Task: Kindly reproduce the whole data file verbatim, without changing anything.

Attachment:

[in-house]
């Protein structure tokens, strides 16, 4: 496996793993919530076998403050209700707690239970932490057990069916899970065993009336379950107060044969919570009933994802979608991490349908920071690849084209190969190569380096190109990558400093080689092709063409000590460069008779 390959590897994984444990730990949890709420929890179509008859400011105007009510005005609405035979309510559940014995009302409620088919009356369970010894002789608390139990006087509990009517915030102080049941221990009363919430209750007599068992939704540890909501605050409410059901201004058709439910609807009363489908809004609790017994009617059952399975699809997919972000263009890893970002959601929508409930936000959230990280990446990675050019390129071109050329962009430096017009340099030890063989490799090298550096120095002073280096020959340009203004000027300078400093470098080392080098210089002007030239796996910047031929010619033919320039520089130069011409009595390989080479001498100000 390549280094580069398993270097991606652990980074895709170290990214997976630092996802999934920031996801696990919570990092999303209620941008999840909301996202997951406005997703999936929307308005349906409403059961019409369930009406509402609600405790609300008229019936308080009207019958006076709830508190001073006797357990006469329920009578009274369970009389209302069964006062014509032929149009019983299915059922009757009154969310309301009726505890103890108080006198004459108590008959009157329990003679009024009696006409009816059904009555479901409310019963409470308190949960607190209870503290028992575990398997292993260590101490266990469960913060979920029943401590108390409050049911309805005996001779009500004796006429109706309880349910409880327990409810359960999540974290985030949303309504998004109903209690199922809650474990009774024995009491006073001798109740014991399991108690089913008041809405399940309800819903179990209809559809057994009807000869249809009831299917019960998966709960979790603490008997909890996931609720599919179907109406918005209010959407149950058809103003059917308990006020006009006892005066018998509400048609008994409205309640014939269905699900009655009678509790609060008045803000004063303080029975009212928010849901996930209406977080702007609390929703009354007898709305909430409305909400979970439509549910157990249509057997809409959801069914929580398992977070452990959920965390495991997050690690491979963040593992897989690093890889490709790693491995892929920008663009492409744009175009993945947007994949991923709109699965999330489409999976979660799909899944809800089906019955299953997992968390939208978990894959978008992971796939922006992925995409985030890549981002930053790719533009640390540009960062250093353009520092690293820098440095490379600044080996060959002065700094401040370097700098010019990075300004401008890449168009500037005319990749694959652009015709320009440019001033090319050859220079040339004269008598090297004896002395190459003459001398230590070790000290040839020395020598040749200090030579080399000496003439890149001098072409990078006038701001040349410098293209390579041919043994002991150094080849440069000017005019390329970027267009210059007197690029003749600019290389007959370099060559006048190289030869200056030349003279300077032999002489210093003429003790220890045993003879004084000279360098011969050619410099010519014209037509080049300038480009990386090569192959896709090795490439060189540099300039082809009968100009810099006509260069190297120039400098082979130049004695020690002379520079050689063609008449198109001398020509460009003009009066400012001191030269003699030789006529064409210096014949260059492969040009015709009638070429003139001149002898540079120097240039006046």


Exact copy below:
[in-house]
């Protein structure tokens, strides 16, 4: 496996793993919530076998403050209700707690239970932490057990069916899970065993009336379950107060044969919570009933994802979608991490349908920071690849084209190969190569380096190109990558400093080689092709063409000590460069008779 390959590897994984444990730990949890709420929890179509008859400011105007009510005005609405035979309510559940014995009302409620088919009356369970010894002789608390139990006087509990009517915030102080049941221990009363919430209750007599068992939704540890909501605050409410059901201004058709439910609807009363489908809004609790017994009617059952399975699809997919972000263009890893970002959601929508409930936000959230990280990446990675050019390129071109050329962009430096017009340099030890063989490799090298550096120095002073280096020959340009203004000027300078400093470098080392080098210089002007030239796996910047031929010619033919320039520089130069011409009595390989080479001498100000 390549280094580069398993270097991606652990980074895709170290990214997976630092996802999934920031996801696990919570990092999303209620941008999840909301996202997951406005997703999936929307308005349906409403059961019409369930009406509402609600405790609300008229019936308080009207019958006076709830508190001073006797357990006469329920009578009274369970009389209302069964006062014509032929149009019983299915059922009757009154969310309301009726505890103890108080006198004459108590008959009157329990003679009024009696006409009816059904009555479901409310019963409470308190949960607190209870503290028992575990398997292993260590101490266990469960913060979920029943401590108390409050049911309805005996001779009500004796006429109706309880349910409880327990409810359960999540974290985030949303309504998004109903209690199922809650474990009774024995009491006073001798109740014991399991108690089913008041809405399940309800819903179990209809559809057994009807000869249809009831299917019960998966709960979790603490008997909890996931609720599919179907109406918005209010959407149950058809103003059917308990006020006009006892005066018998509400048609008994409205309640014939269905699900009655009678509790609060008045803000004063303080029975009212928010849901996930209406977080702007609390929703009354007898709305909430409305909400979970439509549910157990249509057997809409959801069914929580398992977070452990959920965390495991997050690690491979963040593992897989690093890889490709790693491995892929920008663009492409744009175009993945947007994949991923709109699965999330489409999976979660799909899944809800089906019955299953997992968390939208978990894959978008992971796939922006992925995409985030890549981002930053790719533009640390540009960062250093353009520092690293820098440095490379600044080996060959002065700094401040370097700098010019990075300004401008890449168009500037005319990749694959652009015709320009440019001033090319050859220079040339004269008598090297004896002395190459003459001398230590070790000290040839020395020598040749200090030579080399000496003439890149001098072409990078006038701001040349410098293209390579041919043994002991150094080849440069000017005019390329970027267009210059007197690029003749600019290389007959370099060559006048190289030869200056030349003279300077032999002489210093003429003790220890045993003879004084000279360098011969050619410099010519014209037509080049300038480009990386090569192959896709090795490439060189540099300039082809009968100009810099006509260069190297120039400098082979130049004695020690002379520079050689063609008449198109001398020509460009003009009066400012001191030269003699030789006529064409210096014949260059492969040009015709009638070429003139001149002898540079120097240039006046």